As big companies attempt to play it safe, it is very rare for a committed project champion to receive carte blanche from their leadership sponsors. More often, the drivers of innovation are not “empowered” to fail. They are told to go forth and get results, but the directive stops short of providing them with comfort to spend what is necessary and if it doesn’t work out, move on. Instead, the sunk costs and the desire to preserve an initial investment turn into a misguided impetus to push a project through, even when it may have lost a clear path to value.
Finally, innovation delivery is rarely granted priority status on the internal IT agenda. IT and development resources focus has always been keeping the lights on. Even if you succeed at getting a project started, the natural regression to mission-critical issues typically means dedication will be short-lived.
All too often we’ve been called on to redirect and save those “run-away trains” of projects. Perhaps better late than never, but many companies have learned the hard way how hard and time-consuming it is to build innovation as a core competency. Working with an experienced partner for whom innovation delivery is the “day-to-day” not only assures against project failure but also helps create the internal competencies on a set of proven frameworks.
3. Addressing the wrong problems – The need for market validation
Most large companies have hundreds and hundreds of problems they could address at any given moment in time. The challenge is choosing the right ones to innovate on. Market validation is crucial to identifying true priorities, but it is a step that is often ignored in service of “being innovative.” At the two extremes, we’ve observed companies going from “this is our vision and if the customers don’t like it, they don’t understand” to attempting to address every customer whim.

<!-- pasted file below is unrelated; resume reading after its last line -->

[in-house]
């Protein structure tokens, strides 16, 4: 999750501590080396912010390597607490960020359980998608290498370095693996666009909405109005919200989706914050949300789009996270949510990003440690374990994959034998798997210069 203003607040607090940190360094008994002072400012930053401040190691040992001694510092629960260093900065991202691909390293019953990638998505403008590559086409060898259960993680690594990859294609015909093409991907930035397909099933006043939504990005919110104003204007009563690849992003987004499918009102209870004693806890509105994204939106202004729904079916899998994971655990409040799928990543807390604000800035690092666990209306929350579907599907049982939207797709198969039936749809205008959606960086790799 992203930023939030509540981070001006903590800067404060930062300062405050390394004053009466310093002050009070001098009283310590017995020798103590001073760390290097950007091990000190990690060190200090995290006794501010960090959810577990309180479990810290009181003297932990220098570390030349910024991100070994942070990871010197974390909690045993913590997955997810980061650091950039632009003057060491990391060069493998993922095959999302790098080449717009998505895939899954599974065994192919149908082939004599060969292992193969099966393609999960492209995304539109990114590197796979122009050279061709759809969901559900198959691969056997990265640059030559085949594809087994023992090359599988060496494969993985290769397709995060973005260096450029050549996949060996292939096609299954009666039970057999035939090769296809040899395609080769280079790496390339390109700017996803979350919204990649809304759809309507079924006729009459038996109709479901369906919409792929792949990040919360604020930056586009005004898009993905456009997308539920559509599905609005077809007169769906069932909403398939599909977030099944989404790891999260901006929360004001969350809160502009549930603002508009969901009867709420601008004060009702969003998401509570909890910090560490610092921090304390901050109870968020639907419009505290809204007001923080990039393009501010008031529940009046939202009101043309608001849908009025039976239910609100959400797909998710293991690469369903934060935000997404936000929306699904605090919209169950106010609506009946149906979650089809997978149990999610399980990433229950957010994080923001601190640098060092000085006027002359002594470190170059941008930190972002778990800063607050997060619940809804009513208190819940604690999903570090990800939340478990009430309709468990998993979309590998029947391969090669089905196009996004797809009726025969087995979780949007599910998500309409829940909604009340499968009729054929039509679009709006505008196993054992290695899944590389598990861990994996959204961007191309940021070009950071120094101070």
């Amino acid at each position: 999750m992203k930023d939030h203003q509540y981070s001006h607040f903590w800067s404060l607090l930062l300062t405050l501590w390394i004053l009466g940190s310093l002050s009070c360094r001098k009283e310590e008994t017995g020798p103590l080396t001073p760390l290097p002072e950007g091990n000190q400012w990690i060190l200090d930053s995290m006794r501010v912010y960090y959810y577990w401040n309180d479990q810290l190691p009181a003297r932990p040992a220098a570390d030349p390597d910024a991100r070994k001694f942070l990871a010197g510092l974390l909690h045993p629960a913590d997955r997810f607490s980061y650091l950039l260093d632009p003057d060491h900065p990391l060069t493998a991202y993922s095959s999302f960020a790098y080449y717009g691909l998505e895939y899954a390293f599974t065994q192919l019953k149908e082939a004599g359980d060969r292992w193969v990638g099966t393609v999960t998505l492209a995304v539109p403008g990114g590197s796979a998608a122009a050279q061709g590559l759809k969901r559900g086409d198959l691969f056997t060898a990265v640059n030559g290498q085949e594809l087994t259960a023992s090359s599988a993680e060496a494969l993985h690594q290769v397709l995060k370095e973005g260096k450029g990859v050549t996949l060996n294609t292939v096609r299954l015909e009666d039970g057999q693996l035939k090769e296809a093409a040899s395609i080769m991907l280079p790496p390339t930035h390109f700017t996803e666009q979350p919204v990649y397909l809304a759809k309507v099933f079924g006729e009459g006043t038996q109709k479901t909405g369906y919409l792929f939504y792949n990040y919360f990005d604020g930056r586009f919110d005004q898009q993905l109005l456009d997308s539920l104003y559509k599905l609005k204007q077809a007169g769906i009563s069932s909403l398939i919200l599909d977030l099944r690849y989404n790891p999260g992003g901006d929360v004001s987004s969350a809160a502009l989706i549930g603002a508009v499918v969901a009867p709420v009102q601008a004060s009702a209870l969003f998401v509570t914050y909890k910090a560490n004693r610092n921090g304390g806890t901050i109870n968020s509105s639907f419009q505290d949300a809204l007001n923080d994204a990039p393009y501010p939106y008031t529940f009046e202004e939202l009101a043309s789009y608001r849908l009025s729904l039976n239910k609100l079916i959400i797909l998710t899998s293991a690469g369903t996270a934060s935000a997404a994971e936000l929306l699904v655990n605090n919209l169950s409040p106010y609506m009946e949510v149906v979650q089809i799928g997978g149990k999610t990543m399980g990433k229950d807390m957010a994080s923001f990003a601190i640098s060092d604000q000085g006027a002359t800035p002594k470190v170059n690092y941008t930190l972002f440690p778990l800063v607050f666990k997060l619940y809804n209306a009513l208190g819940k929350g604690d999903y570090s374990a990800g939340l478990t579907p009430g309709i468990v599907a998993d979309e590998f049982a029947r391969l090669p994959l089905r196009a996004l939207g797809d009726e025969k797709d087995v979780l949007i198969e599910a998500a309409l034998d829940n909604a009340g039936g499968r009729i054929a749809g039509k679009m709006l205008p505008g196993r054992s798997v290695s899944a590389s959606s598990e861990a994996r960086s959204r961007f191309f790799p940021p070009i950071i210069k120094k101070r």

More importantly, to address the perennial product design debate about Henry Ford’s: ““If I had asked people what they wanted, they would have said faster horses.” – it’s not about what customer want – that is the wrong question! Customer validation is about understanding what the customer problem is and what needs to be solved. The solution part comes later. Therefore, innovators need to develop empathy with the customer and get to the heart of their issues and understand where the opportunities lie. Digital innovation aside, if Blockbuster had taken this simple step to empathize with its customers’ fundamental issue around late fees and then solved for it, Netflix may never have seen the light of day. History wrote a crueller narrative.
Rules of the road for market validation:
- Ask the dumb questions
- Believe you don’t know the answers (alternatively, be less arrogant and cocky that you know the answers and what outcomes to drive)
- Start with the premise, “We may not learn anything.”
- Hold “design thinking” sessions to pull out all the possible ways to solve a problem, without regard for whether the company has the ability to execute.
- Expose the friction points early to set the stage for success.
- Validate the pains, opportunities, solution features as well as the business case
- At the end, maintain a mindset that aims to discover all the ways a proposed solution will fail and solve for those.
At the bottom line, without first vetting with customers the reason and business case for innovation, an enterprise may be caught drinking its own Kool-Aid. On the road to innovation delivery, that’s a very dangerous proposition.